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Thomas Kitching was part of the second cohort of Policy Associates, and reflects in this blog on his experience working part-time at the Foreign and Commonwealth Office.

When I started my time at the Foreign and Commonwealth Office I was unsure what to expect; the civil service had always been a somewhat mysterious entity to me, so I was filled with excitement and a sense of discovery as I started my secondment. What I found was an amazing place filled with amazing people, and it was refreshing to venture from academia to explore this new environment.

I joined the Economic Diplomacy Directorate at the Foreign and Commonwealth Office (FCO) in February, and worked on a wide variety of projects in their Global Economic Issues team. This involved organising meetings, attending workshops, writing and reading policy documents. There are too many activities to list them all but some highlights include organising a meeting for all the UK Pro-Vice Chancellors, attending a meeting at the EU Joint Research Centre in Italy, and working with colleagues in the Department for Digital, Culture, Media and Sport on digital policy.

My immediate impressions were that the work was incredibly serious, collegiate and diverse and these impressions have been borne out over my time there. The work is serious in the sense that actions and decisions really do change the world and affect people’s lives, and that this feeds into a level of scrutiny, process and protocol that I have found deeply impressive. The work is collegiate in that there is a common purpose, people work in teams, and work together for collective achievement, without the overarching objective of personal reward – I reflect that the publishing culture in academia causes more egocentric behaviour that I have not found in the civil service. The work and teams are incredibly diverse, for example I found myself working with historians, scientists from other fields, humanitarians and political experts for the first time; this leads to a diversity of thought and experience that can sometimes be missing from academia, where we tend to work almost exclusively with other academics in our own fields. One striking example I found was the realisation that a complex modern day problem had a 17th century analogy.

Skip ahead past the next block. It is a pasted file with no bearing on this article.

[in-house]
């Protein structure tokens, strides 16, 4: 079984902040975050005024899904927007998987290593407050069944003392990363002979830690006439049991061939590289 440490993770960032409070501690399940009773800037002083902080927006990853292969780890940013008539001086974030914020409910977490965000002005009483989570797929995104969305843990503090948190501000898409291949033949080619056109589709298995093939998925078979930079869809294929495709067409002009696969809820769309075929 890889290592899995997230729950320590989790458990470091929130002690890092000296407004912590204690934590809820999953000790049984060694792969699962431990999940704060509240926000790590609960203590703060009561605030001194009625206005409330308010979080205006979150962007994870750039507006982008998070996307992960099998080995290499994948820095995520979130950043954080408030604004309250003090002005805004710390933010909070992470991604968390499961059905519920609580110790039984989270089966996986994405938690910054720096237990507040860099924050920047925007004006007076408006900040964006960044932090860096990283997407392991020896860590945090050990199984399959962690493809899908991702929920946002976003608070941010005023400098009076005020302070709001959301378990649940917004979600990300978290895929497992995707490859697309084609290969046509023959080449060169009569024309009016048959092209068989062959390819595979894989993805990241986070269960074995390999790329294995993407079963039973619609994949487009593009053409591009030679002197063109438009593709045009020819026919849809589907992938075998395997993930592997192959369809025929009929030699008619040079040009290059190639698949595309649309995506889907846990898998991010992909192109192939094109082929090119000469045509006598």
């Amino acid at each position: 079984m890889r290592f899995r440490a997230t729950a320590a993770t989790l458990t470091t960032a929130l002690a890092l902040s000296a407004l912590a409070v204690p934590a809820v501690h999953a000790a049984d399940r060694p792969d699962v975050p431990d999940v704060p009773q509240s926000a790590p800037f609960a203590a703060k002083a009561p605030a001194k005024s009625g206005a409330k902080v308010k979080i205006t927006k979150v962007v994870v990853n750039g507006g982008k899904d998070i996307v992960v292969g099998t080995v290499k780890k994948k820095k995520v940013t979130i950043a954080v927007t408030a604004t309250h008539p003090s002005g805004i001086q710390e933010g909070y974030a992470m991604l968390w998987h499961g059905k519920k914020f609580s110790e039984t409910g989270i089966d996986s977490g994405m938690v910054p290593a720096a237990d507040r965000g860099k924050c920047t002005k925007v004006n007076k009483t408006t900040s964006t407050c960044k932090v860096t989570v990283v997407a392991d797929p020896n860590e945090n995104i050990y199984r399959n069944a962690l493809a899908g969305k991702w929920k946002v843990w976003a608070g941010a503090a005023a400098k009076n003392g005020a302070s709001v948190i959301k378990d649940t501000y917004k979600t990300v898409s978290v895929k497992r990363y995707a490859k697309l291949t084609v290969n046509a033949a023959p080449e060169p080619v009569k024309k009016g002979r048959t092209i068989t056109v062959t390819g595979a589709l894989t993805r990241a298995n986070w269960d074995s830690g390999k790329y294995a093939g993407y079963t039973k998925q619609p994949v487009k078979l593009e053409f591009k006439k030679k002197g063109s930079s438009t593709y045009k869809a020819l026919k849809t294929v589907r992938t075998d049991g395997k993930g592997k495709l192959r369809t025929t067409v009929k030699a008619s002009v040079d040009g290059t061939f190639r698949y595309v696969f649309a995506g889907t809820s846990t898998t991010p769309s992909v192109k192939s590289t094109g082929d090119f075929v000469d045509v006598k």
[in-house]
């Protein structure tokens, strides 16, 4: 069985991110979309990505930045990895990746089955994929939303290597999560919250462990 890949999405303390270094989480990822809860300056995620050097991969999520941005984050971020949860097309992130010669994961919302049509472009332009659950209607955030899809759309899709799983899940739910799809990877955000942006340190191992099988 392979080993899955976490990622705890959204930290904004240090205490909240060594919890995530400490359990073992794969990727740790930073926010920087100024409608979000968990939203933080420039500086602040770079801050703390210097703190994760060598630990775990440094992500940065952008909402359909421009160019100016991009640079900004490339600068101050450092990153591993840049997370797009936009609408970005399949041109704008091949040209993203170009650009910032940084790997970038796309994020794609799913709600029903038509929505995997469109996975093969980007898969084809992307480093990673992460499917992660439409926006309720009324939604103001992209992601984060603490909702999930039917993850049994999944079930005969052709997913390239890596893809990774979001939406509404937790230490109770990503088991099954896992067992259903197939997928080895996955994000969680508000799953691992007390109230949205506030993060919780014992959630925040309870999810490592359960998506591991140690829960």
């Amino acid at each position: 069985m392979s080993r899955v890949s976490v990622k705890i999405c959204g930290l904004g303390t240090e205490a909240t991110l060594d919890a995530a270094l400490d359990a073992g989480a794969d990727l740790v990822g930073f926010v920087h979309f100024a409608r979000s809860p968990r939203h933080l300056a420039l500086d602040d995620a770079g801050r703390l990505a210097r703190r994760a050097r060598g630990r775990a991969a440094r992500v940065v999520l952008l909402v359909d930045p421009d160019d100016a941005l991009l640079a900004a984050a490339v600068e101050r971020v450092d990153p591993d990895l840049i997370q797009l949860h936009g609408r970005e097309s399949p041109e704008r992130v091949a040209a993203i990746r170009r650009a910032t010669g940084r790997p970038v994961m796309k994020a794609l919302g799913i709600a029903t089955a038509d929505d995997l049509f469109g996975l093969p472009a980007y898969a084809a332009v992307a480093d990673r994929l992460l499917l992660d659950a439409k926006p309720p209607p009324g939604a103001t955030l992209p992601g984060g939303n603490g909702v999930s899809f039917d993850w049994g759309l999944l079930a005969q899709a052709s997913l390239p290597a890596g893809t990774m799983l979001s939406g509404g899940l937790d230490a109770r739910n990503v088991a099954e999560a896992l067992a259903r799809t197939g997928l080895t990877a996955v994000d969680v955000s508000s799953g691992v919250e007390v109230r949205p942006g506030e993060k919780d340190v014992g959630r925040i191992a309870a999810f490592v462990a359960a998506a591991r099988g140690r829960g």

As a lecturer in astrophysics, machine learning/AI, and systems engineering I found that all the skills I had acquired during my time as a scientist, both quantitative and qualitative, are of use in the policy making world. In particular I was struck by the utility of a systems engineering or systems thinking approach – working from predefined objectives through structured sets of connected requirements – to diverse sets of problems.

In conclusion my experience has utterly changed both my view of the civil service, government, and academia – all for the good.

The Royal Society

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